House sparrow, Gorrion moruno (Passer domesticus)
Kingfisher, Martin pescador (Aceldo atthis)
Lammergeier, Quebrantahuesos (Gypaetus barbatus)
Little owl, Mochuelo comun (Athene noctua)
Long-tailed bushtit, Mito (Aegithalos caudatus)
Nightingale, Ruiseñor común (Luscinia megarhynchos)
Northern wheatear, Collalba gris (Oenanthe oenanthe)
Peregrine falcon, Halcón peregrino (Falco peregrinus)
Pied flycatcher, Papamoscas cerrojillo (Ficedula hypoleuca)
Red kite, Milano real (Milvus milvus)
Red-legged partridge, Perdiz roja (Alectoris rufa)
Robin, Alzarola (Erithacus rubecula)
Rock bunting, Escribano montesino (Emberiza cia)
Rock dove, Paloma bravía (Columba livia & C.livia domést.)
Rock sparrow, Gorrión chillón (Petronia petronia)
Scops owl, Autillo (Otus scops)
Short toed treecreeper, Agateador común (Certhia brachydactyla)
Short-toed snake eagle, Culebrera europea (Circaetus gallicus)
Spotted flycatcher, Papamoscas gris (Muscicapa striata)
Spotless starling, Estornino negro (Sturnus unicolor)
Spanish imperial eagle, Aguila imperial ibérica (Aquila adalberti)
Tawny owl, Cárabo (Strix aluco)
Thekla lark, Cogujada montesina (Galerida thleklae)
White wagtail, Lavandera blanca (Motacilla alba)
Woodchat shrike, Alcaudón común (Lanius senator)
Woodpecker, Pajaro carpintero (Picus sharpei)
Wren, Cochin (Troglodytes troglodytes)
Amongst the Altiplano´s favourite birds are:
Lammergeier (Gypaetus barbatus) AKA Bearded Vulture or Quebrantahuesos (means “bone breaker” in Spanish). A huge bone eating vulture. It is the only bird to feed on bones, which it first breaks open by dropping them from the air or from high ridges onto rocks and stones. It is present all year around.
Griffon vulture (Gyps fulvus) Large concentrations nest in the plentiful caves and rocky crags of the natural parks, often feeding on fallen sheep or wild boar which are abundant in the vicinity. Permanent residents, they are commonly seen around El Geco Verde, where they take advantage of thermal currents to glide past the house, often at eye level.
Black winged kite (Elanus caeruleos); diurnal birds of prey, best known for their habit of hovering over open grasslands in the manner of the much smaller kestrels. Mostly seen early morning and evening.
Woodchat shrike, Alcaudón común (Lanius senator); cunning predator which impales unfortunate victims on thorns, hence also referred to as the “butcher bird”.
Bee-eaters, Abejaruco europeo (Merops apiaster); masters of flight often seen around El Geco Verde in summer taking bees and wasps on the wing. Flies in groups and is commonly sighted in open areas with dispersed trees (visible May to September)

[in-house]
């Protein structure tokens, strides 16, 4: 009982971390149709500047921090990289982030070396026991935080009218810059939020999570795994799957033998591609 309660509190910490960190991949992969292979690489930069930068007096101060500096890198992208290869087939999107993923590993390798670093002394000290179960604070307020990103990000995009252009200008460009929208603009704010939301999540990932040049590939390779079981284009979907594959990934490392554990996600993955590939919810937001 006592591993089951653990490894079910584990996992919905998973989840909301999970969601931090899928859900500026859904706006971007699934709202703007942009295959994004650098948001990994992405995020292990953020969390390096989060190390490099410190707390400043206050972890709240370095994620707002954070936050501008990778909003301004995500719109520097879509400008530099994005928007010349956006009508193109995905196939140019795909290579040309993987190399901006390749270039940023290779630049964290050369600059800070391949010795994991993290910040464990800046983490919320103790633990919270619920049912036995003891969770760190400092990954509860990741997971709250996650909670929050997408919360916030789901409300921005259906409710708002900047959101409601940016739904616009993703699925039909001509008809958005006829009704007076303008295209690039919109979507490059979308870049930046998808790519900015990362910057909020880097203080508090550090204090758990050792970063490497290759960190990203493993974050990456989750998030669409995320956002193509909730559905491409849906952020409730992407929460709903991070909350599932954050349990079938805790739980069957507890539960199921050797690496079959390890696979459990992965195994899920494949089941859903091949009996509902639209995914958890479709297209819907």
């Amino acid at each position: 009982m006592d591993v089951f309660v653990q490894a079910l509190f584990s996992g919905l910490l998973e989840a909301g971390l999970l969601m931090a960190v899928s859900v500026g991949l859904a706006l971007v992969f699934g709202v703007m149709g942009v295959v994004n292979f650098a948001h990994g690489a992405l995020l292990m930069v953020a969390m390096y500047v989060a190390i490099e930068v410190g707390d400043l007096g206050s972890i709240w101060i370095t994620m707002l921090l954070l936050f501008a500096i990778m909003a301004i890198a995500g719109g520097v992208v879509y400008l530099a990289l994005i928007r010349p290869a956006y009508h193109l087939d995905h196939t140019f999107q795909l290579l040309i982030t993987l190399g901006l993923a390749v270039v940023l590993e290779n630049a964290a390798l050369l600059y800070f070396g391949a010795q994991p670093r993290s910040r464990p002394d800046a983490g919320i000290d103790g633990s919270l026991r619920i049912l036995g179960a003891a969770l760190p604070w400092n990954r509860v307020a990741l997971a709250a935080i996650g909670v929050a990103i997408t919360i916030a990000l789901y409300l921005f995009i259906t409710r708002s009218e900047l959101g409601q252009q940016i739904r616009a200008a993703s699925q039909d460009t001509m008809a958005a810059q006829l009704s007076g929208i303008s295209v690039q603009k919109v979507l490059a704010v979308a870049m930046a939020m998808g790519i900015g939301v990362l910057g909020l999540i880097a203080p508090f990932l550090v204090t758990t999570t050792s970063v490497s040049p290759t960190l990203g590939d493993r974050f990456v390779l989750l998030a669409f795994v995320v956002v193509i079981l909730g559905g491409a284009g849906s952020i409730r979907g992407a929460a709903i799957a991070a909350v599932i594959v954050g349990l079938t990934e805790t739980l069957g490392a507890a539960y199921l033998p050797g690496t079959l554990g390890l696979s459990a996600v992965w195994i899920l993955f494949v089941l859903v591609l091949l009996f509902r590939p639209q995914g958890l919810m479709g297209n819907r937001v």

Hoopoes, Abubilla (Upupa epops); distinctive “woop woop woop” call, crest and plumage makes the Abubilla an instant favourite. We often spot them on the track to the house, just an easy stroll away. Seen and heard April to September.
Short-toed snake eagle, Booted eagle, Bonelli´s eagle, Tawny owl and Scops owl; all these birds have been seen and heard from the terrace of the hotel.
Woodpecker; heard almost daily in the pine forest beside the hotel.
Raven; a very common sight around the hotel, and their distinctive cry makes them easy to recognise. We have seen them flying among a large group of Griffon Vultures, even in one case provoking a mid-air collision!
Chough, Chova (Pyrrocorax pyrrhocorax) during the mating season the couples engage in acrobatic arial dances; beautiful to watch.
Stone Curlew (Burhinus oedicemus) living all year round in the steppe areas of the region; not an easy bird to spot as its plumage blends perfectly into the colours of the ground, and it can be active at night.
European Roller, Carraca Europea (Coracias garrulous), summer bird with colourful plumage and distinctive call during mating season. Its mating show is well worth seeing.
Black Wheatear, Collalba negra (Oenanthe leucura) nests in holes in the side of mountains or in caves, which are abundant in the Sierra de Castril. It is present all year round.
Spectacled warbler, Curruca tomillera o Chillera (Sylvia conspicillata) likes arid scrub land and marsh edges.
Tawny pipit, Bisbita campestre (Anthus Campestris) summer bird with long legs. Likes flat lands, steppe and pasture land. It is present in the area in summer.
Trumpeter finch, Camachuelo Trompetero (Rhodopechys githagineus) typical steppa bird, has colonised Spain in recent years, coming from Morocco.
Little bustard, Sison comun (Otis tetrax) likes open spaces, cereal fields. The grouping of the males during mating seasons to perform displays for the females is of particular interest. Tend to group up in particular in the winter months.
Montagu’s harrier, Aguilucho Cenizo (Circus pygargus). Rare migratory bird, comes in summer to breed and raise young. Locally has been badly affected by changes in harvesting practices, which have destroyed nests in cereal pastures.
Spanish imperial eagle, Aguila imperial iberica (Aquila adalberti) a threatened species of eagle present only in central and south-west Spain. The species is classified as vulnerable by BirdLife International and the International Union for Conservation of Nature and Natural Resources (IUCN). N.B: There are very few examples in the province of Granada and although a sighting has been reported in the Sierra de Castril, it is unlikely to be spotted here.
www.elgecoverde.com is the most complete English language website about the Altiplano de Granada, an area fast gaining fame as the “Spanish Lake District”. Come and discover it for yourself!
Photo credits; Tom Bedford, Eva M Bratek, Oskars Šmeliņs